One night, I flipped on a Christian TV show, only to see a well-known fund-raiser preaching a powerful message on Jesus in the Garden of Gethsemane. I had seen him once or twice before, using the biblical feasts to raise large offerings. I said to myself, "There's no way he's going to take something as sacred as the agony of our Lord in Gethsemane and turn it into a fund-raising trick. He couldn't do that."
Sure enough, he did. I was sick to my stomach. What kind of person uses the Savior's suffering to bilk God's people of their money?
One of my friends knows this brother personally and told me he's very sincere, he's a great pastor, and he genuinely believes in what he's doing. That makes it even more pathetic to me. It's one thing if you're a total charlatan living a double life, preaching for money one day and partying with the world the next. But in this case the manipulative fund-raiser was said to be a committed pastor. What else could he justify in the name of the Lord?
As former Charisma editor Lee Grady wrote:
Greed has actually morphed into a virtue in some charismatic circles, where pastors take hourlong offerings and guest speakers require limousines and five-figure honorariums to maintain their celebrity lifestyles. It's especially bad on some Christian TV channels, where spiritual extortionists sell medieval-style indulgences disguised as "Day of Atonement offerings" and use other ridiculous ploys to rob Christians.
When will this garbage stop?
Paul wrote to the Corinthians, "You see, we are not like the many hucksters who preach for personal profit. We preach the word of God with sincerity and with Christ's authority, knowing that God is watching us" (2 Cor. 2:17, NLT). This was an issue in Paul's day. Paul and his colleagues were aware that God was watching them, which begs the question "Have today's mercenary prophets no fear of the Lord?"
Perhaps some of them were trained by other corrupt leaders and for them this is the normal way of doing things. After all, I've heard it argued, in Bible days you wouldn't dare approach a prophet without bringing some kind of gift. So why think you can go to a prophet for guidance today without bringing a financial gift? The answers are not hard to find.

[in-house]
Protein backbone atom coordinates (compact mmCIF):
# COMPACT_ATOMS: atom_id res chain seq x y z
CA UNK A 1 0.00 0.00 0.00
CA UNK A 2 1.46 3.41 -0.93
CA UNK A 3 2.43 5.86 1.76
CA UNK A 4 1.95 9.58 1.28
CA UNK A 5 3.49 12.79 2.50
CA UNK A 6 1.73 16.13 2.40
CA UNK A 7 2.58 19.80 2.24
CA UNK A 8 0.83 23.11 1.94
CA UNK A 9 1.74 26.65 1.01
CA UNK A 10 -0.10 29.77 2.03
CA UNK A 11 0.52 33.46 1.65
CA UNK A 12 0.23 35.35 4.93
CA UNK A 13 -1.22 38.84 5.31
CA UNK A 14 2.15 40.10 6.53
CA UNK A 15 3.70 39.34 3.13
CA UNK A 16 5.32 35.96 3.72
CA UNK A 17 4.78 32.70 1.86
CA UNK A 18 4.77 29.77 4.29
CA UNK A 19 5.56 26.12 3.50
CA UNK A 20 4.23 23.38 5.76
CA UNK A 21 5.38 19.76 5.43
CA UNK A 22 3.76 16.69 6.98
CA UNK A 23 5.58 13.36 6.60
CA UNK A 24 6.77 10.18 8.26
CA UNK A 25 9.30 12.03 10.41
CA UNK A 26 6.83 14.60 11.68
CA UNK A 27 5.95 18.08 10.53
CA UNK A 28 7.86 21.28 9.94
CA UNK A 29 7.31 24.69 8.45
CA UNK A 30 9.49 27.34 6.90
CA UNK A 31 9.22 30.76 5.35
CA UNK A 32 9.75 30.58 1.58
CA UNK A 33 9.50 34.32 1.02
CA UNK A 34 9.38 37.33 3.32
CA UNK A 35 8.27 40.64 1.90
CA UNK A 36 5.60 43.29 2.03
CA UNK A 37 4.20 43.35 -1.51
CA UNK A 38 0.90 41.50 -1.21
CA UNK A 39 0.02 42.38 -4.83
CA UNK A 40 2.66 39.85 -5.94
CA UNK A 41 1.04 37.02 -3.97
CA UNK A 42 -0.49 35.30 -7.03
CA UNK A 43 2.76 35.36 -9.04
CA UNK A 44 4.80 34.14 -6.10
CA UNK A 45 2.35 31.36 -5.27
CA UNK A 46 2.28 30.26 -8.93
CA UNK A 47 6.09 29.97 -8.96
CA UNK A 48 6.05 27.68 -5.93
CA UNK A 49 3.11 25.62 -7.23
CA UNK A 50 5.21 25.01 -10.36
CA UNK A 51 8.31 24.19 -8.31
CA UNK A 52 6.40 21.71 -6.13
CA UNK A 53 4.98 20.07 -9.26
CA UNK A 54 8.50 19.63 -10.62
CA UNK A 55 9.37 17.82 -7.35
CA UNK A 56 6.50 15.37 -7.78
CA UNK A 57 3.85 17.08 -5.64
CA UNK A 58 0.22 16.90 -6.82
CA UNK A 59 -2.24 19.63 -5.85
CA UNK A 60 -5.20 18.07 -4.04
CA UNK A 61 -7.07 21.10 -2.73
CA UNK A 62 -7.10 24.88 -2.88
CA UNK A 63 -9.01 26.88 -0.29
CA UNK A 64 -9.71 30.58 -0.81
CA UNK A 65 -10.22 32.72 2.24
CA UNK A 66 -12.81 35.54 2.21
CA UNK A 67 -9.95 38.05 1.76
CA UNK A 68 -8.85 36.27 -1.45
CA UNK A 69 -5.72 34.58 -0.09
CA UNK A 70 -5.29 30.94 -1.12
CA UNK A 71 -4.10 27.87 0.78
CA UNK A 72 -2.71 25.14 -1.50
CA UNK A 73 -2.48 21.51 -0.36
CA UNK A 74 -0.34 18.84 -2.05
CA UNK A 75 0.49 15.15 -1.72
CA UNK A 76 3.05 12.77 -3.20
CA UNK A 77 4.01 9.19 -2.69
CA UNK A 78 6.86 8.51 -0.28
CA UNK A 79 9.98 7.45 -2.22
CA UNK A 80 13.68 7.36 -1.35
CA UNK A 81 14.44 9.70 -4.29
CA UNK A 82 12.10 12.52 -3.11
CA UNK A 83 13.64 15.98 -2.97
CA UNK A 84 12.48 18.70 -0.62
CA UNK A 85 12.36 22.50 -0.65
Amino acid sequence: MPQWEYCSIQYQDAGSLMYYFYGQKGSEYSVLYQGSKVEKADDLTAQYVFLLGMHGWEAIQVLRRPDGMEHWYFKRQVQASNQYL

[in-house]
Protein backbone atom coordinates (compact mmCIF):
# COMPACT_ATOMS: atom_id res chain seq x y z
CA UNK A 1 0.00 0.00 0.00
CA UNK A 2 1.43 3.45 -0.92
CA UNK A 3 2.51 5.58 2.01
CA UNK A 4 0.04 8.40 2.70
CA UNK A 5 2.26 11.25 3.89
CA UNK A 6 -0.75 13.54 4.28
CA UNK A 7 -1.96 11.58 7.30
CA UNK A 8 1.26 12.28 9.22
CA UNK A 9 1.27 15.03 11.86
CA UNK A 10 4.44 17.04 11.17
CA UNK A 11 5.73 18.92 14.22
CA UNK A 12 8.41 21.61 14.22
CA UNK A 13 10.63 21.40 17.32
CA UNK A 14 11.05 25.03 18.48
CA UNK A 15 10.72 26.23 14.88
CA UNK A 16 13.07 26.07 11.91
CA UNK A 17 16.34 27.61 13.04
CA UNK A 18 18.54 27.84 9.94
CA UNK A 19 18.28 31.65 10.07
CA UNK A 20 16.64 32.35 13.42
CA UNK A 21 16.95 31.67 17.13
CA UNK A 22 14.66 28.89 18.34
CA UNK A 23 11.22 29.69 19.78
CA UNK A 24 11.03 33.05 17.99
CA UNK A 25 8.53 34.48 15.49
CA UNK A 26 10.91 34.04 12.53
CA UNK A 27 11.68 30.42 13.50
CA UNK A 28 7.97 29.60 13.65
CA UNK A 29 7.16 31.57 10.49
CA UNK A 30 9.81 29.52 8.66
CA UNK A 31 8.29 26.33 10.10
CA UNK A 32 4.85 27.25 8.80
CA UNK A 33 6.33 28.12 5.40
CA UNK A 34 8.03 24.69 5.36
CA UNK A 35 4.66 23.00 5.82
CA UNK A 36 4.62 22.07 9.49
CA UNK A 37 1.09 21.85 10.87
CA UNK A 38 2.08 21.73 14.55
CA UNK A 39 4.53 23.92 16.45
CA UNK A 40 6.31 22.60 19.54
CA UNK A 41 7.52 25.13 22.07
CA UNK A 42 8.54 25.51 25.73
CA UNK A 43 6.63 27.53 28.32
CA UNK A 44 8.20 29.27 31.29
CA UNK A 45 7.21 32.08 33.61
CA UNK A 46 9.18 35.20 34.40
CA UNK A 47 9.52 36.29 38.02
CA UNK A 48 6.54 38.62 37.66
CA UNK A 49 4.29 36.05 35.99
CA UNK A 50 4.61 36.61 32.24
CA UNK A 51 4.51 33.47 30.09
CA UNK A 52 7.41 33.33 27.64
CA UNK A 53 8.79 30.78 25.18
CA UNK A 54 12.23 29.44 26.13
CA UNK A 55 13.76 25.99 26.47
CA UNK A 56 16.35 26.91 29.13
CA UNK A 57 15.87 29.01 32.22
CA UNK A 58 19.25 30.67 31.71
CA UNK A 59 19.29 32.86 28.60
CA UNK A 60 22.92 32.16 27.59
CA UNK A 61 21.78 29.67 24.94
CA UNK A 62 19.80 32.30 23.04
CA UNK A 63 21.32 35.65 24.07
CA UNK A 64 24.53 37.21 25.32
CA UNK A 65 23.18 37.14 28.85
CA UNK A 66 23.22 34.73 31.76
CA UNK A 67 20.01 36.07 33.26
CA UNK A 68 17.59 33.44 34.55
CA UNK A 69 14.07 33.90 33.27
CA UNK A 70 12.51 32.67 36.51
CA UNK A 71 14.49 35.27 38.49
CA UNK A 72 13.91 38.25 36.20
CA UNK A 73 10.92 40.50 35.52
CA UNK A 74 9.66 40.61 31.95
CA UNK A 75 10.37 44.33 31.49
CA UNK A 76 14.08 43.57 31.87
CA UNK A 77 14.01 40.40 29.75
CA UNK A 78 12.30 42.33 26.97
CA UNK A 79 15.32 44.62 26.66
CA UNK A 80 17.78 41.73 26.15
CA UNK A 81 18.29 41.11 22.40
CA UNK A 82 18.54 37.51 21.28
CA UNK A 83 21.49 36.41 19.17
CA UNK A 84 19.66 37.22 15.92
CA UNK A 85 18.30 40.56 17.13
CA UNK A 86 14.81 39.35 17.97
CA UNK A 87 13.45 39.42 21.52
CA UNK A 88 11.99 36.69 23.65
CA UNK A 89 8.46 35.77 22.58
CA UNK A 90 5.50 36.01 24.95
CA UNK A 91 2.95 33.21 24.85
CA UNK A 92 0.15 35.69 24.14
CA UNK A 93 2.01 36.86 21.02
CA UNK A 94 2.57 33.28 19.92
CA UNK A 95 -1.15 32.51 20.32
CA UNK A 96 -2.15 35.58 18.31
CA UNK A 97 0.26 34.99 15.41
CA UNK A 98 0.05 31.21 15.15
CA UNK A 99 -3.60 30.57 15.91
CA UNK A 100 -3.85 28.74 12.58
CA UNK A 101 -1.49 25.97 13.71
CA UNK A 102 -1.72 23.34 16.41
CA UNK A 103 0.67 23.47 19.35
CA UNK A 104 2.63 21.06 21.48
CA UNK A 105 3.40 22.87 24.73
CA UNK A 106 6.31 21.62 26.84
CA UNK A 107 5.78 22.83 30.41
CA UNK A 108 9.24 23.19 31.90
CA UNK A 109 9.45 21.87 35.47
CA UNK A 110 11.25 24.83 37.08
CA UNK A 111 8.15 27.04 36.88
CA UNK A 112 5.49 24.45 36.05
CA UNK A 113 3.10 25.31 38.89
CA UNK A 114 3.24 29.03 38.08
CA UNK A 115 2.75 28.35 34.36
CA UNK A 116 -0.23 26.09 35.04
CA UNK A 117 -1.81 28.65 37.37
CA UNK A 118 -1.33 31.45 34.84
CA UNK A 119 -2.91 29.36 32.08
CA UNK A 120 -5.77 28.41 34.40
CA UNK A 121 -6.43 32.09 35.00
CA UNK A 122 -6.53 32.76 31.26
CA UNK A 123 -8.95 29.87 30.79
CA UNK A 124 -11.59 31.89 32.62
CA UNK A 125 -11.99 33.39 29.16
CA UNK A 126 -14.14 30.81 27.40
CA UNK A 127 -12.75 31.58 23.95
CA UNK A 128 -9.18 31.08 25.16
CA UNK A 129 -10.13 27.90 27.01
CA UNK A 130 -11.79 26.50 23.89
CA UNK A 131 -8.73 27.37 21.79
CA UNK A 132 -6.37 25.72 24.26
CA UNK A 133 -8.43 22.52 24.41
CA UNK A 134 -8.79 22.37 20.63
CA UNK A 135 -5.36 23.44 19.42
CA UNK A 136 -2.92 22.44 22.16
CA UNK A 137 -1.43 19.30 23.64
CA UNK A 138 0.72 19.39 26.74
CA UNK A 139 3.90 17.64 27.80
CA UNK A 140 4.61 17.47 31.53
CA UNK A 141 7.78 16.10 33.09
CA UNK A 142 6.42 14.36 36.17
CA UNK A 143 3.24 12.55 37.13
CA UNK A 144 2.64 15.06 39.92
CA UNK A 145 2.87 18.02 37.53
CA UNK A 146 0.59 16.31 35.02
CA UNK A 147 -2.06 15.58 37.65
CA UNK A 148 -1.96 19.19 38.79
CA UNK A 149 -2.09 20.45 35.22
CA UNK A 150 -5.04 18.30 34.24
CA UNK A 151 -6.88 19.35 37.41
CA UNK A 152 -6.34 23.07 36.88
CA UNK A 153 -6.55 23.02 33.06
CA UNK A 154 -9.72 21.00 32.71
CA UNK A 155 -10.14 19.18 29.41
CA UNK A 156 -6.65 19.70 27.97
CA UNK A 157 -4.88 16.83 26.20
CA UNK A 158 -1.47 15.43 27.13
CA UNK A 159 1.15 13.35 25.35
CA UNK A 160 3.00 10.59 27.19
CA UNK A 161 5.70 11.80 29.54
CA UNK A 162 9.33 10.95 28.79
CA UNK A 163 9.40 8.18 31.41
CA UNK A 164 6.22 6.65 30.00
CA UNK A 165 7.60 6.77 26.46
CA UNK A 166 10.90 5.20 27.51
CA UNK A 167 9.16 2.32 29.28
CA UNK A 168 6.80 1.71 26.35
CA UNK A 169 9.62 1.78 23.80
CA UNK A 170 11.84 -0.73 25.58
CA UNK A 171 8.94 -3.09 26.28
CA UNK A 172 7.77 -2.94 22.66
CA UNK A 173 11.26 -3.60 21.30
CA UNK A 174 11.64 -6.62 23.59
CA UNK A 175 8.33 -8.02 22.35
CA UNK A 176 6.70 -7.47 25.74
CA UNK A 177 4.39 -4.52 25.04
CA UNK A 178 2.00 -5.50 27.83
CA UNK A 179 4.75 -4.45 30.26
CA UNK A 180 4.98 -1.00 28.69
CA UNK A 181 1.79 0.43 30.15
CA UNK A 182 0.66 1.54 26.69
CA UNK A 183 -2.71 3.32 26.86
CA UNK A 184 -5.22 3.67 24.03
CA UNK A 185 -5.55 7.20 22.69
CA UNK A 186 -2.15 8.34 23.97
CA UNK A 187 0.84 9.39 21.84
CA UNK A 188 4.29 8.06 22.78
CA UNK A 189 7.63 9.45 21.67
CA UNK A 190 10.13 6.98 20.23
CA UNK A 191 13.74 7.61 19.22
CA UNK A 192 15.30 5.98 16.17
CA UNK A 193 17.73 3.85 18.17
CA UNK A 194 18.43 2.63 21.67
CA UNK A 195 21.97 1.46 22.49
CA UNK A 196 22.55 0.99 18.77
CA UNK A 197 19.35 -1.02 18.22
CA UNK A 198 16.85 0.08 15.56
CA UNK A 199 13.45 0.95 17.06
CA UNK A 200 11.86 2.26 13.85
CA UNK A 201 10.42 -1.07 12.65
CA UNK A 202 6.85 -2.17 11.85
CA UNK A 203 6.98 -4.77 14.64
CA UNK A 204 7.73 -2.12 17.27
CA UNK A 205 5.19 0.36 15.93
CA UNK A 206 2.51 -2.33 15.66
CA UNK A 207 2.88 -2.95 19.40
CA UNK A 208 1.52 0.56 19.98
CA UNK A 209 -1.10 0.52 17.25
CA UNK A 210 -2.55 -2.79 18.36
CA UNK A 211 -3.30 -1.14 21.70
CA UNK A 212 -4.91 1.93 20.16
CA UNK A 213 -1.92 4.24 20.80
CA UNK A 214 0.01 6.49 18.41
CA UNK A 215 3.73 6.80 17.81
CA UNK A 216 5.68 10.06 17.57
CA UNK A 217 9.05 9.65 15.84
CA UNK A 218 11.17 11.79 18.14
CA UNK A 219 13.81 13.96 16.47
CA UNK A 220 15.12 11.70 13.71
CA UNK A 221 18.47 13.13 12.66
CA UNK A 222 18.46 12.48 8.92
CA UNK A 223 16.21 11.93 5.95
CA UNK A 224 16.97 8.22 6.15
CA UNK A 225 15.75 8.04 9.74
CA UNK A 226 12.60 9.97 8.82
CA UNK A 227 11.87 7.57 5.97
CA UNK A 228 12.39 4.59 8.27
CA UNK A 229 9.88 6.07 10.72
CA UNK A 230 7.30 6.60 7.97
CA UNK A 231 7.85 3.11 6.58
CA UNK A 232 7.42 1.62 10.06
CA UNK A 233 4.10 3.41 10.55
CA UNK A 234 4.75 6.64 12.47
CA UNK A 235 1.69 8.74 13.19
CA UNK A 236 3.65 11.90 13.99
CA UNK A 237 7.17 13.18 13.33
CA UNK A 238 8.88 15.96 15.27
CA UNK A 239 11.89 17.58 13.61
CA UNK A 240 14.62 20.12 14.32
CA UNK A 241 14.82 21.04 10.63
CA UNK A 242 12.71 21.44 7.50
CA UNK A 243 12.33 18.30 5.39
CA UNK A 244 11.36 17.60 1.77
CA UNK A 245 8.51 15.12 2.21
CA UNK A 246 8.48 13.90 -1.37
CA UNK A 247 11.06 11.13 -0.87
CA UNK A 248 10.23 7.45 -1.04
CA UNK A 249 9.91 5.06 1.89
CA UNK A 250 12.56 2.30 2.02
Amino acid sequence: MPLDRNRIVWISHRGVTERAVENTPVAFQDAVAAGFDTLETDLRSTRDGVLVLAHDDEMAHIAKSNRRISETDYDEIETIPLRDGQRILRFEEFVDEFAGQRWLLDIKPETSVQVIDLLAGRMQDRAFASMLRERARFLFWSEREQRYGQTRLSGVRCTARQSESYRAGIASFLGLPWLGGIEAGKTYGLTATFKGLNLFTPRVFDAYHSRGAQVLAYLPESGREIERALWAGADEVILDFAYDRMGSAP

First, these prophets did not charge for their services. Some contemporary prophets do. Second, people would bring a gift of appreciation to the man of God, such as a loaf of bread. This was out of respect and helped supply his day-to-day needs. There was no fee required, and in most cases in the Bible there's no mention of a gift being given. Third, the prophet would not be getting rich off the gifts of the people. Ministering for money was strongly condemned by the true prophets, and priestly and prophetic greed was rebuked and exposed. Fourth, charging for prophecy is just as ungodly as charging for healing. Show me one place in the Bible where a leader required a payment before praying for the sick.
I believe in supporting God's servants, and as someone who has been in full-time ministry for decades, I appreciate the generosity of God's people. But there is a massive difference between helping to meet the legitimate needs of a ministry and getting rich off the gospel.
Here, then, is a word of warning to every mercenary minister and every professional prophet from the Lord Jesus Himself: "For nothing is hidden that will not be made manifest, nor is anything secret that will not be known and come to light" (Luke 8:17, ESV). And, "I tell you, on the day of judgment people will give account for every careless word they speak, for by your words you will be justified, and by your words you will be condemned" (Matt. 12:36–37, ESV). May God have mercy and grant repentance before it's too late.
This passage is an excerpt from Playing With Holy Fire (Charisma House, 2018) written by Michael L. Brown, Ph.D., who is the founder and president of AskDrBrown Ministries. Dr. Brown served as a leader in the Brownsville Revival from 1996–2000, and out of this significant spiritual movement he and his leadership team birthed the FIRE School of Ministry, which Dr. Brown serves as president and faculty member. He is host of the nationally syndicated, daily talk radio show, the Line of Fire With Dr. Michael Brown—"your voice of moral, cultural and spiritual revolution"—as well as the host of shows on GOD TV, NRB TV, and INI TV. His syndicated columns appear on many leading websites, and his work has been featured in The Washington Post, the Baltimore Sun, the Charlotte Observer, the Charlotte Magazine, Citizen magazine and other publications.
Dr. Michael Brown (www.askdrbrown.org) is the host of the nationally syndicated Line of Fire radio program. His latest book is Donald Trump Is Not My Savior. Connect with him on Facebook or Twitter, or YouTube.
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